large datasets in cardiology

Large Datasets and Their Ability to Advance Cardiology

December 12, 2016

Large-scale data collection has been an increasingly adopted practice in healthcare and clinical trials. The speed at which data is collected via electronic mediums over recent years has facilitated more precise and efficient data storing, retrieval, and analysis of pertinent health-related outcomes. Today’s electronic data collection tools also allow for easy access of large datasets that can potentially assist in the design of future clinical trials, especially in cardiology. Additionally, large datasets have aided the robust development of current trials involving large groups of participants, further supporting the swift evolution of heart disease knowledge and treatment options.

Large Data in Current Science

One such example of a large dataset is the Framingham study, a clinical trial involving thousands of people from several generations in Framingham, MA, since the late 1940s. This large-scale study has provided much-needed insight into cardiovascular disease patterns and risk factors and has even led to the discovery of important key elements in the development of heart disease. Similar studies across the world with big datasets have contributed to the development of science and medicine, helping to evolve the current model of healthcare.

Big Data’s Ability to Progress Treatment and Patient Care

Large datasets used in cardiology research can help provide further insights into the applicability of various therapies across the population, including the utility of certain cardiovascular treatments and their effects within specific demographic cohorts. The Algorithm for Comorbidities, Associations, Length of Stay, and Mortality (ACALM) study unit has more than a million participants and has been useful for evaluating common risk factors affecting mortality as they relate to cardiovascular disease among different genders, races, ages, and lifestyles.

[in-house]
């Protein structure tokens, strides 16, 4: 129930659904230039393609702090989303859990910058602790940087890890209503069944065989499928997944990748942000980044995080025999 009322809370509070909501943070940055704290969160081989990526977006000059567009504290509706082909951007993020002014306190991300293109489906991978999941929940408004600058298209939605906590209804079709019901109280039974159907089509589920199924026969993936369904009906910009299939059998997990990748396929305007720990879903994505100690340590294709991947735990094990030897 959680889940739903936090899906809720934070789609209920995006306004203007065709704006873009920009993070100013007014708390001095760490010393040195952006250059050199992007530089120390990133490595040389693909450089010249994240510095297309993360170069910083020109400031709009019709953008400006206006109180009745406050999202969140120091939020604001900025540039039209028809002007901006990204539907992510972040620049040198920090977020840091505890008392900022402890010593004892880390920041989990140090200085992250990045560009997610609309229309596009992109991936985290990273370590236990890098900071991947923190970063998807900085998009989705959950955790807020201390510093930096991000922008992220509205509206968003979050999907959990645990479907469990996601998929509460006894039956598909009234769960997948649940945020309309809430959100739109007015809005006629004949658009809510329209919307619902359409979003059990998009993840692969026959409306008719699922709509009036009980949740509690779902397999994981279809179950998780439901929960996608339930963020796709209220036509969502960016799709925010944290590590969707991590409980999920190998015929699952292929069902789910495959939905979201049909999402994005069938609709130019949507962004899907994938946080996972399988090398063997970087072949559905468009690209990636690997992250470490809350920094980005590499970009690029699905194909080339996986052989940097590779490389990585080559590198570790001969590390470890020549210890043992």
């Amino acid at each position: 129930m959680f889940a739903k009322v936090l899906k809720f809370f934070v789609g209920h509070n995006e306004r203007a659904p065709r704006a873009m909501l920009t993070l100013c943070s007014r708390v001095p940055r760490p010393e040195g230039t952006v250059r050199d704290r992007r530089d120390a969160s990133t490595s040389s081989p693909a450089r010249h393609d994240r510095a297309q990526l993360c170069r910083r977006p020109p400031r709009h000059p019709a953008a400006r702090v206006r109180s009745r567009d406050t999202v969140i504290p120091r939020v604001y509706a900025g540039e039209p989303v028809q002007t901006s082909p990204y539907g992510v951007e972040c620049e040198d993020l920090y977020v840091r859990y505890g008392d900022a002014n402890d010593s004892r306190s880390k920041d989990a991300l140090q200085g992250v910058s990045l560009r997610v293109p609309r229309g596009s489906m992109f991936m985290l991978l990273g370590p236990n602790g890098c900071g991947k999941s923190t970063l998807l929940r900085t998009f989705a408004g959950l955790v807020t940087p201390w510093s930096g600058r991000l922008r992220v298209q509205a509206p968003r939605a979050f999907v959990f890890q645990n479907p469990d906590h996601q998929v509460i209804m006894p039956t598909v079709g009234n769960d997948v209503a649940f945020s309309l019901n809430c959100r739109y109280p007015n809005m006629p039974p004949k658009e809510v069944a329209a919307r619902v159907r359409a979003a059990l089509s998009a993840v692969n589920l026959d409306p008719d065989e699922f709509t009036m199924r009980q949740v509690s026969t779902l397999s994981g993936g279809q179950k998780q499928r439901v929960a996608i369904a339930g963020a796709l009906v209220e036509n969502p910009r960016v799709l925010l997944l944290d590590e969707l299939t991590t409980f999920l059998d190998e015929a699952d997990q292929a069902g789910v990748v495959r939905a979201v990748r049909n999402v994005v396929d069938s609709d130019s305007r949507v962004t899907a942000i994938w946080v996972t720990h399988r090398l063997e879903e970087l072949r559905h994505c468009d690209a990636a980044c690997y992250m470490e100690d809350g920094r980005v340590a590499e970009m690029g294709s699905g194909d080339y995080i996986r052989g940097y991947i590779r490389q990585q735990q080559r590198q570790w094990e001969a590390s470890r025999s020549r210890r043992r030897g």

The utilization of big data in research like the Framingham and ACALM study units can also help researchers discover health-related correlations and develop hypotheses that may lead to further clinical and scientific discovery within the field of cardiology. According to a 2016 article published in the European Medical Journal, big data (in addition to complex modelling and algorithms) have aided in the prediction of septic shock onset, the risk of myocardial infarction, and have even helped optimize individualized anticoagulation treatments.1

The Limitations and Advantages of Large Data Collection

Initiating a large dataset-type study is no easy task as it requires a substantial amount of resources to make it worthwhile and effective. Regardless of the initial costs, the information benefits obtained from big datasets often exceed limitations that time, money, and energy present. In an effort to improve patient care, the field of cardiology may benefit from more focused, large-scale datasets, analyses, and studies specifically designed to assess cardiovascular risk factors, preventative components, key clinical endpoints, and intervention outcomes.


  1. Potluri R, Drozdov I, Carter P, Sarma J. Big Data and Cardiology: Time for Mass Analytics? European Medical Journal. 2016:15-17.

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